Meg and I spent a good night in our temporary abode last night. The TV and its reception quality in the hotel bedroom are of excellent quality which is also a bonus. In a wakeful period in the middle of the night, I used our iPad to listen to a recording of Brahm’s A German Requiem which I always enjoy hearing but I hadn’t played it to myself for some time. The breakfast arrangements in the Boarding House have been refined to a fine art in the light of the COVID regulations. The proprietor has guests organised into an earlier and a later time so that the breakfast room is not crowded out with individuals and we can keep our social distancing. Meg and I enjoyed a ‘Full Welsh Breakfast’ which was the traditional B&B/boarding house standard and all of the ingredients were locally bought (common for Wales) and beautifully cooked. We will probably have a lighter breakfast in the days ahead but it is now nice to enjoy the full fare on our first day. We remembered the following little story that we recounted to our host after breakfast. The proprietor of the B&B in which we always stayed when we visited family in Harrogate, North Yorkshire, has written a book about amusing incidents tht happened in the course of his catering career. Meg and I figure in one of these incidents and it goes as follows. Meg decided to have some boiled eggs for breakfast and enjoyed dipping slices of toast, cut into thin strips, into each soft boiled egg after which they are known as soldiers. As the propreioetor was clearing away the breakfast dishes and asked Meg if she had enjoyed her breakfast, there was a natural lull in the conversation over which Meg’s clarion like voice could be heard exclaiming ‘It’s a long time since I enjoyed having so many soldiers for breakfast‘ (after which the whole restaurant guffawed with laughter).
After breakfast, we knew we would have a gentle toddle around the sunny streets of Brecon which we did, making the highlight of our visit a trip to a ‘Savers‘ as we knew that we needed a good few toiletries for our story. For a start, the room is not serviced as part of the COVID regime so we knw we needed some shower gel and hair shampoo, not to mention the toothbrushes which, believe it or not, we had actually forgotten to bring with us (we did find one, extremely low quality NHS toothbrush which we carry round as an emergency in our toilet bag) Still, Meg managed to buy other things such as hair grips and lipstick, without which, of course all modern women would look like Gorgons (dictionary definition: A fierce, frightening, or repulsive woman. …)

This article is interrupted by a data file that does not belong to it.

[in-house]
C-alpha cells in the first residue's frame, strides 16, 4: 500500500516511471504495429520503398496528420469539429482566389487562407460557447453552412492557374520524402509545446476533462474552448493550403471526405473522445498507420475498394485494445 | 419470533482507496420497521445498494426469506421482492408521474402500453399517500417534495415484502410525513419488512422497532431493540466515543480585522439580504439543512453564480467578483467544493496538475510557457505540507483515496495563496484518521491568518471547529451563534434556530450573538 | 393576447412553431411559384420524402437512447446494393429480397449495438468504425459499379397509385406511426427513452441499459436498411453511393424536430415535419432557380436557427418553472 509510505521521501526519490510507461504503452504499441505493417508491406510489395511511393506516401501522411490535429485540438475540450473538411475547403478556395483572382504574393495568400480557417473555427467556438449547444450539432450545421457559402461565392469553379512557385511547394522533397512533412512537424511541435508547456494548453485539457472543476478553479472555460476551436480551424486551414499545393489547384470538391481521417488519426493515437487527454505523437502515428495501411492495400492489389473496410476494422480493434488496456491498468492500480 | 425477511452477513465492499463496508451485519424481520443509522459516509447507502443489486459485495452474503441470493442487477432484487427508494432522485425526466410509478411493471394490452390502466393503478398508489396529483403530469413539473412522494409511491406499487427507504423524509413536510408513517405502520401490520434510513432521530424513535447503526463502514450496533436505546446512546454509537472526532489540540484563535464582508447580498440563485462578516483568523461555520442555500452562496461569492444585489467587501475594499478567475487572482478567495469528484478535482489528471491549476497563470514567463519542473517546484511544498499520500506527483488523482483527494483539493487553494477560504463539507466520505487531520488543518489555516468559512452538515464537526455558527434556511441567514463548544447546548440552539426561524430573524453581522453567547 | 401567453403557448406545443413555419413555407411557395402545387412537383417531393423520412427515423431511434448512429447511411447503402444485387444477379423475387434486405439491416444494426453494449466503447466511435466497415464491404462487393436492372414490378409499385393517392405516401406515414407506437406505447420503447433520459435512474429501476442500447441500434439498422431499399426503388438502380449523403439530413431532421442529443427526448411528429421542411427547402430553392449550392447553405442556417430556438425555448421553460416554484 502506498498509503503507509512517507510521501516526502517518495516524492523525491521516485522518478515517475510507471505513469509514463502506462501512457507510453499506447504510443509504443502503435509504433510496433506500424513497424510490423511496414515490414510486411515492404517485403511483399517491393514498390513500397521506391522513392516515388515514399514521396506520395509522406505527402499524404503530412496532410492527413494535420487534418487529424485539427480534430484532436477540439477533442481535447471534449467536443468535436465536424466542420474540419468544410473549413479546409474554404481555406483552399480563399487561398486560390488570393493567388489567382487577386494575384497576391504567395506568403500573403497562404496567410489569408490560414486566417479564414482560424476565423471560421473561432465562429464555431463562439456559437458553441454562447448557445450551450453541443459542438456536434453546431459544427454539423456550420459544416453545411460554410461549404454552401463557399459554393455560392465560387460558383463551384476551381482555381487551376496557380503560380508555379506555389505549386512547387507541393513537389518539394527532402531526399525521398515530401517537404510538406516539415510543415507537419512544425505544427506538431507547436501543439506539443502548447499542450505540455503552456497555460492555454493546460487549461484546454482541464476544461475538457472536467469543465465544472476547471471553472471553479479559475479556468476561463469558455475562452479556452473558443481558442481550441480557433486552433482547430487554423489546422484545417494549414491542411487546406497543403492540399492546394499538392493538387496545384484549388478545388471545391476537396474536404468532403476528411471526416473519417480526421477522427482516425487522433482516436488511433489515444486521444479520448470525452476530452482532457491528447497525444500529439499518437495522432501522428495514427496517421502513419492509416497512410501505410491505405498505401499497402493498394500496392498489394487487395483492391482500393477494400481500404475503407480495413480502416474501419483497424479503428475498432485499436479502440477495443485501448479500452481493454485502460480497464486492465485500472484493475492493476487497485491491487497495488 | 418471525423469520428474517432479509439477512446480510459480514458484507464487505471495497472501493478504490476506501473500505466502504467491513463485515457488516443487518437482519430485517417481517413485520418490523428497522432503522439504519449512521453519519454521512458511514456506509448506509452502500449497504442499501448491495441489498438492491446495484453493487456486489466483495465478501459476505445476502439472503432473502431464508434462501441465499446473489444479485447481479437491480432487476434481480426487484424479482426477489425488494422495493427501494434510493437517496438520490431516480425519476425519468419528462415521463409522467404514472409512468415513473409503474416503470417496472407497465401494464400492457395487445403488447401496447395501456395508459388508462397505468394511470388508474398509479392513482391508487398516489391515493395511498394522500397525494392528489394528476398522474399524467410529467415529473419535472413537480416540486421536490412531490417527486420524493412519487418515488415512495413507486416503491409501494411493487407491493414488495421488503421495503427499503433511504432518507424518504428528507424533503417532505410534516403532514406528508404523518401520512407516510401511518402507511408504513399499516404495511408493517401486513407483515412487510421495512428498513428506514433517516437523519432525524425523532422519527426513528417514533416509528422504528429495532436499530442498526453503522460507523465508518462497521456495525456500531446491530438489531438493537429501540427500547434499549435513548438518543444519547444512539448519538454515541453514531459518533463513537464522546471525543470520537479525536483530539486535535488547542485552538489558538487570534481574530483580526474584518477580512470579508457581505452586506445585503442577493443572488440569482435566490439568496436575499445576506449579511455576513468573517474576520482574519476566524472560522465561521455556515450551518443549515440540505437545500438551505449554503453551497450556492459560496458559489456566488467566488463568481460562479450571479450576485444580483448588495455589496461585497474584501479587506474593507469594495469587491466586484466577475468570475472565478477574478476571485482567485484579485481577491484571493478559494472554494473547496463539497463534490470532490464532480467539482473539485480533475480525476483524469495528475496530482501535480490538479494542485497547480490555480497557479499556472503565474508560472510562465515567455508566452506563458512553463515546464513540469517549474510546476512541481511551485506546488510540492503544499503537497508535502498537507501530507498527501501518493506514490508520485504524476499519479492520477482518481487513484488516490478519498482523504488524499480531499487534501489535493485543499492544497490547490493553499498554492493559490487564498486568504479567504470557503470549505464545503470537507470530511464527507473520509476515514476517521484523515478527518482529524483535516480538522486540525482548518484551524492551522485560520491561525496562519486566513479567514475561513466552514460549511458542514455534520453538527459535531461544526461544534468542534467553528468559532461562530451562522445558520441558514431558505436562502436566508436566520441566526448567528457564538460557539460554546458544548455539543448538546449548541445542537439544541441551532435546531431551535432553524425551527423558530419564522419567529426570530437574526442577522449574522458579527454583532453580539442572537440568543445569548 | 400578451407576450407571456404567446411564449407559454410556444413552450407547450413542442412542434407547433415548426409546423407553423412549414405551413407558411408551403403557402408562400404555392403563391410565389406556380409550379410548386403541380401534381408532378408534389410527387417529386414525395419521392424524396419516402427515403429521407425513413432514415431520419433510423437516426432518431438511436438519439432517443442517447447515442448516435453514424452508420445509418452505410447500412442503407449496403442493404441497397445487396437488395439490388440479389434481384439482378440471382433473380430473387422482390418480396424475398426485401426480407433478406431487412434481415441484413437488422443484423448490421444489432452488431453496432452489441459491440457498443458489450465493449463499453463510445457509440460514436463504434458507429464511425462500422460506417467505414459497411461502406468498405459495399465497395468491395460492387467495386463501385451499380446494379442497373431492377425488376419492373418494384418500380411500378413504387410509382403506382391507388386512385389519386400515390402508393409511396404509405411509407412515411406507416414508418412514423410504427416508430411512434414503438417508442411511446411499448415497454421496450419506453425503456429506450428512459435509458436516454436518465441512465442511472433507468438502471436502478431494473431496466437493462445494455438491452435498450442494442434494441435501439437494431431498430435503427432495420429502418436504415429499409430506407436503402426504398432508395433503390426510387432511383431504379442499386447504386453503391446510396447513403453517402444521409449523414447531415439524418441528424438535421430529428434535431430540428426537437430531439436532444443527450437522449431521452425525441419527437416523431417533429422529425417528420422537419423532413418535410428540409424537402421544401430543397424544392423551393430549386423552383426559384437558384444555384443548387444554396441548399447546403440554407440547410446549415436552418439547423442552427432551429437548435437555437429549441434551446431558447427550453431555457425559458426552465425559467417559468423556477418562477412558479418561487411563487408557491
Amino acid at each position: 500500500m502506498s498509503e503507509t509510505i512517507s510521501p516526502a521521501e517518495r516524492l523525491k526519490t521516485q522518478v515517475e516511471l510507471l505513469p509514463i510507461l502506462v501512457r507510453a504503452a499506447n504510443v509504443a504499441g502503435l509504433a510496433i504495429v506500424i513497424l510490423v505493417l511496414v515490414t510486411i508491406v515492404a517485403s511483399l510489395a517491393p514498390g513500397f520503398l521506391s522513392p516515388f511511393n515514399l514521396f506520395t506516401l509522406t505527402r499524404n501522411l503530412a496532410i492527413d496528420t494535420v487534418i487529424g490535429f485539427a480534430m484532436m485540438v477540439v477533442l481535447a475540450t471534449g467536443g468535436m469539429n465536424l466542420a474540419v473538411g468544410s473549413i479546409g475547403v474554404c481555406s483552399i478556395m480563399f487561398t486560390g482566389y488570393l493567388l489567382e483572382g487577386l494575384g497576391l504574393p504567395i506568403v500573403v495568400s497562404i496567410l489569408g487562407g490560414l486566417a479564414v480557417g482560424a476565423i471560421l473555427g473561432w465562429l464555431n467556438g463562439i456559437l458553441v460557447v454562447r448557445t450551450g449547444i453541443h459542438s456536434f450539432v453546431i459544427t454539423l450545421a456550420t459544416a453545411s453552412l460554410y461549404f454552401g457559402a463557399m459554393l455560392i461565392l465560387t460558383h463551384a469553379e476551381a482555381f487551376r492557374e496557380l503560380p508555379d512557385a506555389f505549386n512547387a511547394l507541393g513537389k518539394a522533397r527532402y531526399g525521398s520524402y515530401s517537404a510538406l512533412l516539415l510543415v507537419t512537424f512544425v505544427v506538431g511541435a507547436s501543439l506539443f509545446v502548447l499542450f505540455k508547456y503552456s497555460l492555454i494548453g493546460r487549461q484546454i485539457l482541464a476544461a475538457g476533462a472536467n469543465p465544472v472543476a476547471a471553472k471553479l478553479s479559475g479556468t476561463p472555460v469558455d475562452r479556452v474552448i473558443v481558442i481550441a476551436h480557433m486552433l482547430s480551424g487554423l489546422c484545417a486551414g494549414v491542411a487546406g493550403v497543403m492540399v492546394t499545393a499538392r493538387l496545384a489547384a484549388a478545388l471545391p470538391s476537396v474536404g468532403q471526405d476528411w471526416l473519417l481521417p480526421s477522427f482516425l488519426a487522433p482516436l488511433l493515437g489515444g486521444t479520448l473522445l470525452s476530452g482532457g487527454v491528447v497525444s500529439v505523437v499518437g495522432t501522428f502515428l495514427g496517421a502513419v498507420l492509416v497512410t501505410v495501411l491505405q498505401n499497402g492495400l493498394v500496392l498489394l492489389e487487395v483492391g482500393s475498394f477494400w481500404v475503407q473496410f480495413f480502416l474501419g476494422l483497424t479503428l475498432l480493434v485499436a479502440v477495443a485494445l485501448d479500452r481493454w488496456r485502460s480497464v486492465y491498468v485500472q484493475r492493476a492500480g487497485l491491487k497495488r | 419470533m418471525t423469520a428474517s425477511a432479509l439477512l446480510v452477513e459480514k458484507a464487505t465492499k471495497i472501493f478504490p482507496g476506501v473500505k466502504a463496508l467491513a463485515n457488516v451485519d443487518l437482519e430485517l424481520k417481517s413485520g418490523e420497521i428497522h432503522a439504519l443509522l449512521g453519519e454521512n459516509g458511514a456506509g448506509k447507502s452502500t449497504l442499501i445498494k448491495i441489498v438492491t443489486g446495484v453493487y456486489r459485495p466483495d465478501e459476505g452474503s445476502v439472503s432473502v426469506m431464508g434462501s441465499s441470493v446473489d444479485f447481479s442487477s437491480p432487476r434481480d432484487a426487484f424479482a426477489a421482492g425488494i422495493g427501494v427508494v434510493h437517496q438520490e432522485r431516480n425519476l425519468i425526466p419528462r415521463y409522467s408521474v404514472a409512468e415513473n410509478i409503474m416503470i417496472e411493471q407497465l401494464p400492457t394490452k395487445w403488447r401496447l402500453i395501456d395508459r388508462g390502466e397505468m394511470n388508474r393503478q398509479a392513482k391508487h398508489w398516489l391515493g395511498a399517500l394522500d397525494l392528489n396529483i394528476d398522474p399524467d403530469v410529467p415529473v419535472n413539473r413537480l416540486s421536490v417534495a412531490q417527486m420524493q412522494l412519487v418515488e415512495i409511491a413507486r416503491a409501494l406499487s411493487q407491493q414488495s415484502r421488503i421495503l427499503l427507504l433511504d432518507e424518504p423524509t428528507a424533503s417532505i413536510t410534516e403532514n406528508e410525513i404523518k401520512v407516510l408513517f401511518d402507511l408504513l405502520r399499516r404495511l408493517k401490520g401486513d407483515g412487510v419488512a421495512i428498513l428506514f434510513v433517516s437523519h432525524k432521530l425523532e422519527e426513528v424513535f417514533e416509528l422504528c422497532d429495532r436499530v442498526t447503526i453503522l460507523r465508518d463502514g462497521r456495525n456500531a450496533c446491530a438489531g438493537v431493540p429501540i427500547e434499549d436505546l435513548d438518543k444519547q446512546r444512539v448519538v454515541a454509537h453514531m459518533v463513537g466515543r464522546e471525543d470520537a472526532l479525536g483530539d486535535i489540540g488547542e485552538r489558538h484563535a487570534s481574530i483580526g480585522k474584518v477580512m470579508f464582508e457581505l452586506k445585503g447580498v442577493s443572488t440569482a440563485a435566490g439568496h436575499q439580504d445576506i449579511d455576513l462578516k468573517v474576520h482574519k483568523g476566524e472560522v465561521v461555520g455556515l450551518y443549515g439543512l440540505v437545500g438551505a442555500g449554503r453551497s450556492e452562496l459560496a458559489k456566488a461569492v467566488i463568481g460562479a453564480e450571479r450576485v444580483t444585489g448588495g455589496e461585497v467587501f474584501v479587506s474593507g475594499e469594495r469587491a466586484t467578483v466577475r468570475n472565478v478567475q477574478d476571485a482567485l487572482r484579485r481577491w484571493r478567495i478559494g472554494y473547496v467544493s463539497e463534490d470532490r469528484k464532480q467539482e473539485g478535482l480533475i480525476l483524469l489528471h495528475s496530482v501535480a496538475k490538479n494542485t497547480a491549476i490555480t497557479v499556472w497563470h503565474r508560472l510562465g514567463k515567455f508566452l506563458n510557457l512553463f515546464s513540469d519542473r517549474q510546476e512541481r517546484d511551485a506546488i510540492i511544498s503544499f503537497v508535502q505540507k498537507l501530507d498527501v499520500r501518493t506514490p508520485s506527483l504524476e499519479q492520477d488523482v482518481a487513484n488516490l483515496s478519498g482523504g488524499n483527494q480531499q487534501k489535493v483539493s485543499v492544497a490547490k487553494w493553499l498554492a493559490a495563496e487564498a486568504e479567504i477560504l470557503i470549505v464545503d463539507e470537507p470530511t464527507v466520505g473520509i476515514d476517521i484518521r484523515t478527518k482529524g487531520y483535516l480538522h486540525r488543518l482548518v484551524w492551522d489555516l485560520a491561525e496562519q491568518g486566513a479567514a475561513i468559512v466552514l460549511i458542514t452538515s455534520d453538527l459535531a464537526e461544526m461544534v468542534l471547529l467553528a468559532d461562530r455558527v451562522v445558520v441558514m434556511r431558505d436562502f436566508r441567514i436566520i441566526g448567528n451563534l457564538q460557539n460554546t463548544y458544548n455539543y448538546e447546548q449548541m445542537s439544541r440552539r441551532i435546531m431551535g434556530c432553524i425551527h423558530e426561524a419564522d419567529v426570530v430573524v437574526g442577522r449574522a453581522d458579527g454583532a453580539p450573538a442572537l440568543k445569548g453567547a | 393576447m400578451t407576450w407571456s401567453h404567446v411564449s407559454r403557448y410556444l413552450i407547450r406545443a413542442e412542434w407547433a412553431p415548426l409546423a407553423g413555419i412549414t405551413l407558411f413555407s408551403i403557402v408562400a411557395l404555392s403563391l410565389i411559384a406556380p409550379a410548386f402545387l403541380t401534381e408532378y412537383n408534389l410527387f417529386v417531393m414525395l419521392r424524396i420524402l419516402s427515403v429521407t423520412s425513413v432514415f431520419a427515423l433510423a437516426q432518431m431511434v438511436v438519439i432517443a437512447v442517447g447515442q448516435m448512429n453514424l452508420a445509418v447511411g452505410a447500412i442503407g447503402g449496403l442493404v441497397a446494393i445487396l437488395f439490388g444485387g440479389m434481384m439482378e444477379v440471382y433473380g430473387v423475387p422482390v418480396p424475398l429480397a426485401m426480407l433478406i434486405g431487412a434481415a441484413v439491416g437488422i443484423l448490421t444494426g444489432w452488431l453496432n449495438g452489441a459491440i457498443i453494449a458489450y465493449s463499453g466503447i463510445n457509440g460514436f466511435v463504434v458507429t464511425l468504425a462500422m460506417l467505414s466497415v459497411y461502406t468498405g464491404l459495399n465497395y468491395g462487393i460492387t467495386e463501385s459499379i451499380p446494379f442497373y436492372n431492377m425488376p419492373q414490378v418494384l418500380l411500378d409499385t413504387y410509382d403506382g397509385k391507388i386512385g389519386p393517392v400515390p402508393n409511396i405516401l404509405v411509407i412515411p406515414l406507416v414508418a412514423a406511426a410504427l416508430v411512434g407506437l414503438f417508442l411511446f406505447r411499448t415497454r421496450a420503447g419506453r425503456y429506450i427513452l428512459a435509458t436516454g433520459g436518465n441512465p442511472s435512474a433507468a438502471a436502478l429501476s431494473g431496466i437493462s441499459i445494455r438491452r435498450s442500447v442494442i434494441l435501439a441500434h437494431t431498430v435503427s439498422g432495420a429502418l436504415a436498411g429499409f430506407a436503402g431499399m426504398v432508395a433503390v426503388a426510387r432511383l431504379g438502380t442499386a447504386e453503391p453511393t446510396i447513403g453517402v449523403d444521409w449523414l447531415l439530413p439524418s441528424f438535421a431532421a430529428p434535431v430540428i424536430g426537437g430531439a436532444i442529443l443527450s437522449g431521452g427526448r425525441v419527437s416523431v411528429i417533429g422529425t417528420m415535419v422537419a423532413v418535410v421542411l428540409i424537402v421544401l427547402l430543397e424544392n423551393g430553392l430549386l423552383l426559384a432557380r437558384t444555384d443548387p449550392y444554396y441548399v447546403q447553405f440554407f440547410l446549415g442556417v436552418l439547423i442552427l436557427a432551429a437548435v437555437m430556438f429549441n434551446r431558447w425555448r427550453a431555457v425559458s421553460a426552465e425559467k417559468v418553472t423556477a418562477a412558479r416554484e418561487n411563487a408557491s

I had consulted the internet last night to work out a good eating place for our meal in the middle of the day. We located where this was (at one end of the one of the principal streets) and then went off for a coffee and tea cake for our mid-morning prandials. As we were a little laden up with shopping, we walked back to the car, Sat-Nav’d the restaurant and then let it take us there. I had a magificent glass of local beer (starting with a half and quickly translated to a pint) followed by a chicken, leek and ham pie with mediterranean vegetables whilst Meg had a similarly good lasagne. We felt as though we had dined extremely well, as well as reasonably – on another occasion, we might go back and have a starter and a sweet foregoing the main course.
After lunch, we visited Brecon Cathedral which was a real treat. When we first arrived the Cathedral was unfortunately closed but we ran into a couple of the local cathedral volunteers who opened it up for us. The cathedral started life as a Benedictine Priory and is now regarded as one of the arhictectural masterpieces of mid Wales. The chancel is a superb example of Early English architecture, while the later nave is primarily Decorated Gothic in style. One gets the overall impression of beautifully uncluttered early gothic and we may well go back to enjoy some of the extensive walks around the grounds (about two miles altogether through beautiful woods but a bit much for the late afternoon) and now we know what we are looking at, a second visit to the cathedral and its shop and its tea-rooms might be very much worth while. We could always save it for a rainy day, if we have one.